2018 New Mexico Statutes
Chapter 30 - Criminal Offenses
Article 3 - Assault and Battery
Section 30-3-8 - Shooting at dwelling or occupied building; shooting at or from a motor vehicle.

Universal Citation: NM Stat § 30-3-8 (2018)
30-3-8. Shooting at dwelling or occupied building; shooting at or from a motor vehicle.

A. Shooting at a dwelling or occupied building consists of willfully discharging a firearm at a dwelling or occupied building. Whoever commits shooting at a dwelling or occupied building that does not result in great bodily harm to another person is guilty of a fourth degree felony. Whoever commits shooting at a dwelling or occupied building that results in injury to another person is guilty of a third degree felony. Whoever commits shooting at a dwelling or occupied building that results in great bodily harm to another person is guilty of a second degree felony.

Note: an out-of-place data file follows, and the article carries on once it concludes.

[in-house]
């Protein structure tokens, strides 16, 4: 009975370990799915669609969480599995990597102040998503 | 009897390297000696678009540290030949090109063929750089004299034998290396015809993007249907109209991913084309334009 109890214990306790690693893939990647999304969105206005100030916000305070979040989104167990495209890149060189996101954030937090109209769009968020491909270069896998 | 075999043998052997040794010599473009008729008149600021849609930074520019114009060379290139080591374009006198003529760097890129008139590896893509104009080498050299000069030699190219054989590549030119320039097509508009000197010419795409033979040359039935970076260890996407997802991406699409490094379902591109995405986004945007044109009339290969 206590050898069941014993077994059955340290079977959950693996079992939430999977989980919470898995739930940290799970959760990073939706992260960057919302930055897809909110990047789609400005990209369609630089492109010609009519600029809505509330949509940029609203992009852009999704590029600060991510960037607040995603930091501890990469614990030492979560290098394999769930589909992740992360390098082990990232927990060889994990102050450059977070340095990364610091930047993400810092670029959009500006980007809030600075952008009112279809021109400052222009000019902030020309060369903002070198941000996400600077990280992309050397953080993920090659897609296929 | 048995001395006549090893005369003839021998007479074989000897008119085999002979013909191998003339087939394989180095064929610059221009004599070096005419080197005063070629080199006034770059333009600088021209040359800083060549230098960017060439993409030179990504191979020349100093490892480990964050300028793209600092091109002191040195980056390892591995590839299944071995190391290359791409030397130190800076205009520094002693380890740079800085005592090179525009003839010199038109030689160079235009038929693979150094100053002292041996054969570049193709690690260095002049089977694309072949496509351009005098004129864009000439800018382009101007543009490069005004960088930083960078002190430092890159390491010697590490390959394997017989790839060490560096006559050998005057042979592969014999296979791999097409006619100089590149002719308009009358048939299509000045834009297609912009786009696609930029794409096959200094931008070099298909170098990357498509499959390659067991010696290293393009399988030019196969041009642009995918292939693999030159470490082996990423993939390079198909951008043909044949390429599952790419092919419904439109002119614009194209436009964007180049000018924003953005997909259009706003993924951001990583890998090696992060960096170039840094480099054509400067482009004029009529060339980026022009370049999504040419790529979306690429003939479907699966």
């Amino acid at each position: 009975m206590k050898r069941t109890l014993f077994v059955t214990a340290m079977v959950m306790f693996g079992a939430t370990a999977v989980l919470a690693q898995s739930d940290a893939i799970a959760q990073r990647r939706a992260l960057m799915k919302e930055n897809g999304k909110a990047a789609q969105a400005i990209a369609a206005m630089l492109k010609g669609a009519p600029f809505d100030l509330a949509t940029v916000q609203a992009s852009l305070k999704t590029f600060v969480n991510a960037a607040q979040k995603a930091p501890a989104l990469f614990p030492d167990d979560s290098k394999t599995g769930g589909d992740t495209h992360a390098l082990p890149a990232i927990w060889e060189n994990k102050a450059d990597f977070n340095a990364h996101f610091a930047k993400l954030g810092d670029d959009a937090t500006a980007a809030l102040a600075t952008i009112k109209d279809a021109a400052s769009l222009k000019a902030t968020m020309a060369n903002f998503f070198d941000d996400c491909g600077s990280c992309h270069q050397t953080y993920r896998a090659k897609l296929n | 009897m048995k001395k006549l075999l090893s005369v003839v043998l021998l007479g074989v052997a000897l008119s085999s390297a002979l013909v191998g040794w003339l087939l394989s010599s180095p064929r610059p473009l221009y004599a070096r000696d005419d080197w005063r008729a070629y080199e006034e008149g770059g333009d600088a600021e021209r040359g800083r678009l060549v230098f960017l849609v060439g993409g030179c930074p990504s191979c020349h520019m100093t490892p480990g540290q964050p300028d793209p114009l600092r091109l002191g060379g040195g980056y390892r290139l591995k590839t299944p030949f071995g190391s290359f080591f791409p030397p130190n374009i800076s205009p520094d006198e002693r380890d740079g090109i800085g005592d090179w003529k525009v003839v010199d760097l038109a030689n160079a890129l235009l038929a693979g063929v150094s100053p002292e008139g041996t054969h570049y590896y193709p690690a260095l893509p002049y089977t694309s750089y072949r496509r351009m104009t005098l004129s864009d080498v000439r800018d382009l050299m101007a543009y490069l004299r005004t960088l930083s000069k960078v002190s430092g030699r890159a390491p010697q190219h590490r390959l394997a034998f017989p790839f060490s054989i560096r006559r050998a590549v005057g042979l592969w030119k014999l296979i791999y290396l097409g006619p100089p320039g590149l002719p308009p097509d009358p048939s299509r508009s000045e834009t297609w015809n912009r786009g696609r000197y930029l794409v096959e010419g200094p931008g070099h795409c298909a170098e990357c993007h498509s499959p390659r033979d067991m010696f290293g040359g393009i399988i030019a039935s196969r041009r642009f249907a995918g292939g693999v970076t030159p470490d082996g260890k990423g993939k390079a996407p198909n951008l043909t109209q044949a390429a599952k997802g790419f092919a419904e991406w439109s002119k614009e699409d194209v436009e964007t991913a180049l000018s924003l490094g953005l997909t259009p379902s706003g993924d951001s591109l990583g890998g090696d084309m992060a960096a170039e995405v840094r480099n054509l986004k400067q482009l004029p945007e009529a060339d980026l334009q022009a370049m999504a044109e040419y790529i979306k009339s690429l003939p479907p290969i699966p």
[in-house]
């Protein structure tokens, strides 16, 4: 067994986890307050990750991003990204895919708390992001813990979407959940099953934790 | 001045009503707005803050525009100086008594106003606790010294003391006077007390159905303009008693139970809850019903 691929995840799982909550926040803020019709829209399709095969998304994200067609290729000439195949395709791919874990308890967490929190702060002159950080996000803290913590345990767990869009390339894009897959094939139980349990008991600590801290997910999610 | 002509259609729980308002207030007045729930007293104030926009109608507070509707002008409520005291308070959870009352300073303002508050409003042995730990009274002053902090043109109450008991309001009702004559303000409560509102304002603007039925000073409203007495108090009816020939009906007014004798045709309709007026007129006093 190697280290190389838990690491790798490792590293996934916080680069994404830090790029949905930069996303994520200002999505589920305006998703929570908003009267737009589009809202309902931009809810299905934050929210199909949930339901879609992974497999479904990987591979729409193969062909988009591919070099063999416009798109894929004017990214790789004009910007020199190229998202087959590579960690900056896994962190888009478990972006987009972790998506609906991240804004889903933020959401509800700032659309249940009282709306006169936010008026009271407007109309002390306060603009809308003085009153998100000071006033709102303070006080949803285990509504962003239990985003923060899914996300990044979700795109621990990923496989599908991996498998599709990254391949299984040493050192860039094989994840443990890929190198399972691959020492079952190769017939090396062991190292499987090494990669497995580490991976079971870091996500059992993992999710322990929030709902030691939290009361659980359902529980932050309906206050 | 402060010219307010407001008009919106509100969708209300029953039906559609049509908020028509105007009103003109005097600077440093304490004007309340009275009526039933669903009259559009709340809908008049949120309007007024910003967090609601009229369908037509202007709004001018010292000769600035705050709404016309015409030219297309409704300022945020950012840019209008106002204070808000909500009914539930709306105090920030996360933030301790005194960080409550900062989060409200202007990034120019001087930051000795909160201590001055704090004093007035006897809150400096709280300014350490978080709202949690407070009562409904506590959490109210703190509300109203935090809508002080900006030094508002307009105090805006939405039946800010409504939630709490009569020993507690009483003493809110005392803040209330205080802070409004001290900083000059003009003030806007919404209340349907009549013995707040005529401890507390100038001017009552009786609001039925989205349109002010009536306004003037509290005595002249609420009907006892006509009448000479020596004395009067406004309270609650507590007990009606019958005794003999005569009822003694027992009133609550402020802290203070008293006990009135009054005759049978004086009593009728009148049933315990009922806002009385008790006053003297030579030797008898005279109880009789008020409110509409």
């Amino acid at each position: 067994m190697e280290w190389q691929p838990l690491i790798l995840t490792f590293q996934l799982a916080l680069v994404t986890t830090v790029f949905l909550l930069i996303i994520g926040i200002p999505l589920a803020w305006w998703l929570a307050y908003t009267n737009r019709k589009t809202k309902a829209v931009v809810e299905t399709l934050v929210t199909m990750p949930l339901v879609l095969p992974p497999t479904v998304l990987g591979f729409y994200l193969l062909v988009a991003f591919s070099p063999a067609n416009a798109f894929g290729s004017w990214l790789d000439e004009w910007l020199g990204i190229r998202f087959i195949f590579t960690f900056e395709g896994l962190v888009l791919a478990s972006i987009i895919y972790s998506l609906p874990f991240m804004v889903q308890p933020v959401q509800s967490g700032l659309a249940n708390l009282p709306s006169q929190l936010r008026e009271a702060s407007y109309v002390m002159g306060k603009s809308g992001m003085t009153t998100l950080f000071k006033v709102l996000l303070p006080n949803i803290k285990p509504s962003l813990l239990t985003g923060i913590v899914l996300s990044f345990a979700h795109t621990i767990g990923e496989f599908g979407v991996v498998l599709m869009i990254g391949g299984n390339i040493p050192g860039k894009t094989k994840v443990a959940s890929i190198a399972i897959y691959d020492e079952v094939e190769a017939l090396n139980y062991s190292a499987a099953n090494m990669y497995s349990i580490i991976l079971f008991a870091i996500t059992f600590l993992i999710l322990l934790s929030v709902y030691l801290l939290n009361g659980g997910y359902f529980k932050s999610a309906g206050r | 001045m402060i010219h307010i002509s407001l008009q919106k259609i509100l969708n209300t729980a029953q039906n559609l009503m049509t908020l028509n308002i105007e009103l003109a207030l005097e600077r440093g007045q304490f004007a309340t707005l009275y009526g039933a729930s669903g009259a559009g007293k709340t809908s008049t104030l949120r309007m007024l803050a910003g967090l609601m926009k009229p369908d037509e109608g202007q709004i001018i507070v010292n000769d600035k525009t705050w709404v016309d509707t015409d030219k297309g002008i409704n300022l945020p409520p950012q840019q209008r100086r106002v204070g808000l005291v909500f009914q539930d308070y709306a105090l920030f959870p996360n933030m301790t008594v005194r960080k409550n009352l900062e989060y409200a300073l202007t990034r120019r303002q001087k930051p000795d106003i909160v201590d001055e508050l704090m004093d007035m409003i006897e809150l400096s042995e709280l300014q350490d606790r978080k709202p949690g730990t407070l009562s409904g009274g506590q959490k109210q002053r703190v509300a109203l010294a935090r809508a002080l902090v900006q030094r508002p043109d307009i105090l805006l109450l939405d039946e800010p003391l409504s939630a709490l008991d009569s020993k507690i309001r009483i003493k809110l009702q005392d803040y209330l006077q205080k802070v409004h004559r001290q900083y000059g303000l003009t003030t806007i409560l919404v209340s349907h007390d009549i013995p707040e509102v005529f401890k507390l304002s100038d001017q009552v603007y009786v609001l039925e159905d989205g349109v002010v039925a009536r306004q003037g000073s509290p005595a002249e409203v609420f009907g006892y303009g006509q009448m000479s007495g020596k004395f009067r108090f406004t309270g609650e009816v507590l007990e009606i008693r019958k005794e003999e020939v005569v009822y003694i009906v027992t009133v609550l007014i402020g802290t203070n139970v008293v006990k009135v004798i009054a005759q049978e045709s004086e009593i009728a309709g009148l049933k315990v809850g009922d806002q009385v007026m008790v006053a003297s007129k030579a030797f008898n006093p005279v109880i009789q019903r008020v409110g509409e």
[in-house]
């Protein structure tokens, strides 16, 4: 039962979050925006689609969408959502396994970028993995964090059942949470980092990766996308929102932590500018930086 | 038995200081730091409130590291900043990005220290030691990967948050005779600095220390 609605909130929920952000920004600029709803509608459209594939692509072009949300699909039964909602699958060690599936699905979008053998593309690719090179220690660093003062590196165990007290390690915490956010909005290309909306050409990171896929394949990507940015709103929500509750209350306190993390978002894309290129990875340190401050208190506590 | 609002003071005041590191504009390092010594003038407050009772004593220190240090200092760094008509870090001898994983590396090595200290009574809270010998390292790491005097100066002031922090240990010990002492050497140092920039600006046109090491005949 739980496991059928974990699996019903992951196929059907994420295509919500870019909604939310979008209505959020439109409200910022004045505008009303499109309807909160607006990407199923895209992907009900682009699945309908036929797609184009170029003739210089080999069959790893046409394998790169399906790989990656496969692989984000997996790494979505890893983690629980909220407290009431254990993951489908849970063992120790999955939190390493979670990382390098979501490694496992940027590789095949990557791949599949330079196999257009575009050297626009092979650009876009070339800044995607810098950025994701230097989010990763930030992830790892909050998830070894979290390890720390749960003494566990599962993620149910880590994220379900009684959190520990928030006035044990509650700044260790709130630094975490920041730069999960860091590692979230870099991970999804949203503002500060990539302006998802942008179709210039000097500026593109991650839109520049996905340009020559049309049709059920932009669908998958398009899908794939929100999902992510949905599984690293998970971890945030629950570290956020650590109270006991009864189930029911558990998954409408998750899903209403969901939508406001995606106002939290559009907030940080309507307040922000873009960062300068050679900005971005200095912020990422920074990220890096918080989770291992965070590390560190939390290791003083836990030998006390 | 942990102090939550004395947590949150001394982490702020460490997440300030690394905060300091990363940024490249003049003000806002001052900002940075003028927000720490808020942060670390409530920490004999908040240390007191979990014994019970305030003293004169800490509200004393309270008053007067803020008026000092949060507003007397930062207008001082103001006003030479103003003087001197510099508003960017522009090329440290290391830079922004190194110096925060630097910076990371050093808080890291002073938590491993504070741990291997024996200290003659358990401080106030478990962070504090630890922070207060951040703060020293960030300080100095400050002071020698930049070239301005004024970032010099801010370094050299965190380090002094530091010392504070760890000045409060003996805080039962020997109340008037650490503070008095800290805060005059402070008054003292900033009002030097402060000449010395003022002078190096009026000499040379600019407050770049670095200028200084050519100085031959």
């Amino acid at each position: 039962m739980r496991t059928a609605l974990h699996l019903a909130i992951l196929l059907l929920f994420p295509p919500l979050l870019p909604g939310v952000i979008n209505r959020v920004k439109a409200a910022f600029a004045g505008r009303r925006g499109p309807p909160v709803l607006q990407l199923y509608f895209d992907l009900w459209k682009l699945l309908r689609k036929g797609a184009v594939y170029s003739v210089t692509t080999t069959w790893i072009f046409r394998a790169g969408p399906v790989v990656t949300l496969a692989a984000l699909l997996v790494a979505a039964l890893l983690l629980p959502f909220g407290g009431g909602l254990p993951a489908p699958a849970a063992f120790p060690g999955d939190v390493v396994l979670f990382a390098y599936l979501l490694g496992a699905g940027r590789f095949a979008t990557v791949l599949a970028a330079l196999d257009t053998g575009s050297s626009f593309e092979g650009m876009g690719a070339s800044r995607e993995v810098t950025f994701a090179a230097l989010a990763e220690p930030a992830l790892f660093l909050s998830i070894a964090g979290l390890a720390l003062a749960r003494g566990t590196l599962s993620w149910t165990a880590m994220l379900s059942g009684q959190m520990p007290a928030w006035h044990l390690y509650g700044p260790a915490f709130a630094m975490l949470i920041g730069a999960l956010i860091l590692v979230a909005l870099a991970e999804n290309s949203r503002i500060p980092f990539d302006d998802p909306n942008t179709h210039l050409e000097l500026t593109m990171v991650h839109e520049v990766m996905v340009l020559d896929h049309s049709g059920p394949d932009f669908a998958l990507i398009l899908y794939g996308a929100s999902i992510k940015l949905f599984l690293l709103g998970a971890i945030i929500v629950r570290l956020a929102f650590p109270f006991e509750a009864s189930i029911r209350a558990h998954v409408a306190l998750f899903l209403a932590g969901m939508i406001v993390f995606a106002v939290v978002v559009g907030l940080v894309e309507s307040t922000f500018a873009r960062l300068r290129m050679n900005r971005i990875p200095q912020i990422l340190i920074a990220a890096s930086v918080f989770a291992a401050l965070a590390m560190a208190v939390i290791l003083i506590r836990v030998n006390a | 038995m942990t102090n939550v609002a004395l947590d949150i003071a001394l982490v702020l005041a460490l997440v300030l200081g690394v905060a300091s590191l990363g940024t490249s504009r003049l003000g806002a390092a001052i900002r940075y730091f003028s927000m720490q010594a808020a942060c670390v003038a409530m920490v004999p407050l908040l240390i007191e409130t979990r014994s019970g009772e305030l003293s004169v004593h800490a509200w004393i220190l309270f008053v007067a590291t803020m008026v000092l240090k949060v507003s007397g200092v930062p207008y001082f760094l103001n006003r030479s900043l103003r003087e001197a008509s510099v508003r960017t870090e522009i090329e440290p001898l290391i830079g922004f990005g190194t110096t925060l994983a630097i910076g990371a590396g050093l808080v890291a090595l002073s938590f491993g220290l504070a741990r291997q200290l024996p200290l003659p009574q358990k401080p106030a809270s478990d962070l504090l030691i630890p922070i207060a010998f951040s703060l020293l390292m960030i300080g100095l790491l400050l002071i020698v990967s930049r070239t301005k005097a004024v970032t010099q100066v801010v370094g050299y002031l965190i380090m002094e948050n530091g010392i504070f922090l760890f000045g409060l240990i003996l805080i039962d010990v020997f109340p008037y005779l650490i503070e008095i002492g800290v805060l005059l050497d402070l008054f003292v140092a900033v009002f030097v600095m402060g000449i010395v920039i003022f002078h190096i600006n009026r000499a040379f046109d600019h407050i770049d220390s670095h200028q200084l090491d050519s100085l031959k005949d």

B. Shooting at or from a motor vehicle consists of willfully discharging a firearm at or from a motor vehicle with reckless disregard for the person of another. Whoever commits shooting at or from a motor vehicle that does not result in great bodily harm to another person is guilty of a fourth degree felony. Whoever commits shooting at or from a motor vehicle that results in injury to another person is guilty of a third degree felony. Whoever commits shooting at or from a motor vehicle that results in great bodily harm to another person is guilty of a second degree felony.

C. This section shall not apply to a law enforcement officer discharging a firearm in the lawful performance of his duties.

History: Laws 1987, ch. 213, § 1; 1993, ch. 78, § 1.

ANNOTATIONS

The 1993 amendment, effective July 1, 1993, deleted "Inhabited" preceding "Dwelling" and inserted "shooting at or from a motor vehicle" in the section heading; designated the formerly undesignated provisions as Subsection A and rewrote the provisions thereof; and added Subsections B and C.

This section reflects legislature's judgment that traditional homicide and assault and battery crimes are inadequate to respond to the particular dangers involved with motor vehicle shootings. State v. Dominguez, 2005-NMSC-001, 137 N.M. 1, 106 P.3d 563.